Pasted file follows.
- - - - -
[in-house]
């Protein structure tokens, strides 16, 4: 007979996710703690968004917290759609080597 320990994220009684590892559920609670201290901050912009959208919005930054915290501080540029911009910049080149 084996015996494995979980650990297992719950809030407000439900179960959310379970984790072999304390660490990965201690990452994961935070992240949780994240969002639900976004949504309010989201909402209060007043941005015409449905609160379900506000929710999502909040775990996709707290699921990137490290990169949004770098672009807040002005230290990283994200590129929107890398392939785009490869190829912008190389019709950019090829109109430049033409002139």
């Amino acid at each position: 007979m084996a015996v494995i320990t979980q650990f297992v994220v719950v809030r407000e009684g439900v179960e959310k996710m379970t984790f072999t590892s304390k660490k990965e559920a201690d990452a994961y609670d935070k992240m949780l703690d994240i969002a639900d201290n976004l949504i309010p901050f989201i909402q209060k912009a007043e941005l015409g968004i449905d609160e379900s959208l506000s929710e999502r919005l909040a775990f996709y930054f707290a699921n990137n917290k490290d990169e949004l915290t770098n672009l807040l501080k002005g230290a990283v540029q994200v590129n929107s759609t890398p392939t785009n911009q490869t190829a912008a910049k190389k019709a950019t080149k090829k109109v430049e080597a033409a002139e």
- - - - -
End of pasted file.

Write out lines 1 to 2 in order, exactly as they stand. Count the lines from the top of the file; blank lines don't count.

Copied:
[in-house]
């Protein structure tokens, strides 16, 4: 007979996710703690968004917290759609080597 320990994220009684590892559920609670201290901050912009959208919005930054915290501080540029911009910049080149 084996015996494995979980650990297992719950809030407000439900179960959310379970984790072999304390660490990965201690990452994961935070992240949780994240969002639900976004949504309010989201909402209060007043941005015409449905609160379900506000929710999502909040775990996709707290699921990137490290990169949004770098672009807040002005230290990283994200590129929107890398392939785009490869190829912008190389019709950019090829109109430049033409002139």